Back in the office, but need to avoid the old traps - The Pickering Group

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We may be back in the office, but we need to avoid the old traps

Now that we’re back in the office – and presenting in person more again, hooray! – many of the old bad habits are popping up again. Already, many of us are suffering from ‘Death by PowerPoint’. You may even have been guilty of perpetrating it.

PowerPoint presentations have become a cultural norm; as soon as we hear we’ll be presenting, we jump straight into slides, not stopping to consider what our objective is or what our messaging needs to be. The result is often a visual deck with no link to any underlying point or intention. Other symptoms include boring, time-wasting presentations, less credibility and poor-quality communication.

However, all is not lost. As with most things, it’s not visual aid software that’s the problem – it’s how we use it. It’s possible to mitigate the risks of ‘Death by PowerPoint’ for our presentations, and ourselves. We do this by considering both context and content.

Cures for context

Think about the physical spaces in which you’re presenting – the boardroom or training rooms. In my experience, most are biased toward displays of slides rather than human connection.

There’s a long rectangular table with chairs around it. At prime position at the head of the table is a giant screen – dominating the spot where a presenter should be. Most screen positions push the presenter off to the side. One guess what this tells an audience about where the most important information is going to be coming from…

The first cure is kicking your slideshow to the side and taking centre stage.

Cures for content

Too many presenters design their slides as documents, rather than visual aids. In jumping straight to their slides, their visual deck develops as they’re working out the content itself. Take a beat and begin constructing your slides only after you have your big idea and core content sorted. This way you’ll have a greater chance of creating slides that aid your message, rather than just repeating it.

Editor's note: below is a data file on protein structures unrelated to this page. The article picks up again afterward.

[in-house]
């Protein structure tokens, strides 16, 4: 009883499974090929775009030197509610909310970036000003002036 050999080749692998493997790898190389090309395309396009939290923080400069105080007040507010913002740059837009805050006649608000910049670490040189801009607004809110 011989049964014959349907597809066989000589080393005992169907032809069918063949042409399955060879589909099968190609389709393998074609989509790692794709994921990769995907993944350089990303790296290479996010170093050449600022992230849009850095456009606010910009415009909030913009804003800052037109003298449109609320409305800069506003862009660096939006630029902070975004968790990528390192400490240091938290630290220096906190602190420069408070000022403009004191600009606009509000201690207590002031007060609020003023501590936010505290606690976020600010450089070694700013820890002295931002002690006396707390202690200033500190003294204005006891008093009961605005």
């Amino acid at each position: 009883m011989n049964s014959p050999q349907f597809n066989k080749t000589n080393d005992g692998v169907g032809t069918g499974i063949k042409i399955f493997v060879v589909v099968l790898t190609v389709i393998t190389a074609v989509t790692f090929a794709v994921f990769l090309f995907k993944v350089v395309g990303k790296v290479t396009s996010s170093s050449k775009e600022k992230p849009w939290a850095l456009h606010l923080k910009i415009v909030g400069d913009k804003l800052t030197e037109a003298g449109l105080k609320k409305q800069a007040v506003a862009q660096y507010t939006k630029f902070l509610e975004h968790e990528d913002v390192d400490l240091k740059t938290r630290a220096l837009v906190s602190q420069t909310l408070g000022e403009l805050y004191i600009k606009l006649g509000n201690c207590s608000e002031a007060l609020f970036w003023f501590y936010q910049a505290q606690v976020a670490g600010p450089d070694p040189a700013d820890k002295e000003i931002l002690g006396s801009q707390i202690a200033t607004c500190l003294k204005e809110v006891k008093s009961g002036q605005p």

Other tips for designing great slides include:

  • Make your handouts or pre-reads different. Handouts are distinct from your slides. While your handouts have details that the audience can absorb in their own time; your slides highlight your key points and reinforce you as the presenter.
  • Create slides that reinforce your message, not just repeat it. Your slides shouldn’t act as a teleprompter to keep you on track, but should instead include simple visuals or key words that reinforce your ideas.
  • Highlight meaning. Your slides aren’t just for data; they’re for depicting the meaning of that data to your audience. You might use simple animation or different colours to make your charts decipherable. The goal is that your audience can comprehend it at a quick glance (less than three seconds).
  • Use bullets sparingly. A simple rule is 1-5-5: One idea per slide, five lines per slide, five words per line.
  • Use good quality images. Try to avoid cliches and ClipArt and check nothing is stretched, blurry, or pixelated.
  • Avoid fancy effects, like animations and transitions. They’re cheesy and distracting.
  • Make the most of your title slide. The slide that kicks off your presentation is usually up on screen for a while, as everyone settles into the room. It’s valuable real estate, so skip the yawn-y, obvious title and take something from your big idea to tease interest instead. 
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